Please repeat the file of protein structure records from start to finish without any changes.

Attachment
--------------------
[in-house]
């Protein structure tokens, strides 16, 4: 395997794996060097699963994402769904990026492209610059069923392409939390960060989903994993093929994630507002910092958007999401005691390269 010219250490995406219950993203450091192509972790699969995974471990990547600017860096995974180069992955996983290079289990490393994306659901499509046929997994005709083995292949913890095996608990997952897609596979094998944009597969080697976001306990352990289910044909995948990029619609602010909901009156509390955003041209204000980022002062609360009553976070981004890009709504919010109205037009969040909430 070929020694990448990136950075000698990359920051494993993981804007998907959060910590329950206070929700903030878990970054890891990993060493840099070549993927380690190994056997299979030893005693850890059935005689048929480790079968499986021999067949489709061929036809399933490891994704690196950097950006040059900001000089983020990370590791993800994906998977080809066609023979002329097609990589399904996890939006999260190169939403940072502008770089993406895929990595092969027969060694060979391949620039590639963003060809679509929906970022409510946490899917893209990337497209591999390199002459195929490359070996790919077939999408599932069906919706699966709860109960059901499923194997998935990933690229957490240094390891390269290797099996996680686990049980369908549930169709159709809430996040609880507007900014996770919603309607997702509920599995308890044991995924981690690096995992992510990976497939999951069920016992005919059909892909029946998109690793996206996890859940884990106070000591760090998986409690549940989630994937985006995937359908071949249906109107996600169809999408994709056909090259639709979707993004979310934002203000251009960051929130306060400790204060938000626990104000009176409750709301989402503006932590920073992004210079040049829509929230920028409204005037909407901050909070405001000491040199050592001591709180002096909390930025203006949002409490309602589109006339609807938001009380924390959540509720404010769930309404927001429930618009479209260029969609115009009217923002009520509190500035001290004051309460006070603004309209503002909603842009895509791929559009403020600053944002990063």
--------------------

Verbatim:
[in-house]
């Protein structure tokens, strides 16, 4: 395997794996060097699963994402769904990026492209610059069923392409939390960060989903994993093929994630507002910092958007999401005691390269 010219250490995406219950993203450091192509972790699969995974471990990547600017860096995974180069992955996983290079289990490393994306659901499509046929997994005709083995292949913890095996608990997952897609596979094998944009597969080697976001306990352990289910044909995948990029619609602010909901009156509390955003041209204000980022002062609360009553976070981004890009709504919010109205037009969040909430 070929020694990448990136950075000698990359920051494993993981804007998907959060910590329950206070929700903030878990970054890891990993060493840099070549993927380690190994056997299979030893005693850890059935005689048929480790079968499986021999067949489709061929036809399933490891994704690196950097950006040059900001000089983020990370590791993800994906998977080809066609023979002329097609990589399904996890939006999260190169939403940072502008770089993406895929990595092969027969060694060979391949620039590639963003060809679509929906970022409510946490899917893209990337497209591999390199002459195929490359070996790919077939999408599932069906919706699966709860109960059901499923194997998935990933690229957490240094390891390269290797099996996680686990049980369908549930169709159709809430996040609880507007900014996770919603309607997702509920599995308890044991995924981690690096995992992510990976497939999951069920016992005919059909892909029946998109690793996206996890859940884990106070000591760090998986409690549940989630994937985006995937359908071949249906109107996600169809999408994709056909090259639709979707993004979310934002203000251009960051929130306060400790204060938000626990104000009176409750709301989402503006932590920073992004210079040049829509929230920028409204005037909407901050909070405001000491040199050592001591709180002096909390930025203006949002409490309602589109006339609807938001009380924390959540509720404010769930309404927001429930618009479209260029969609115009009217923002009520509190500035001290004051309460006070603004309209503002909603842009895509791929559009403020600053944002990063």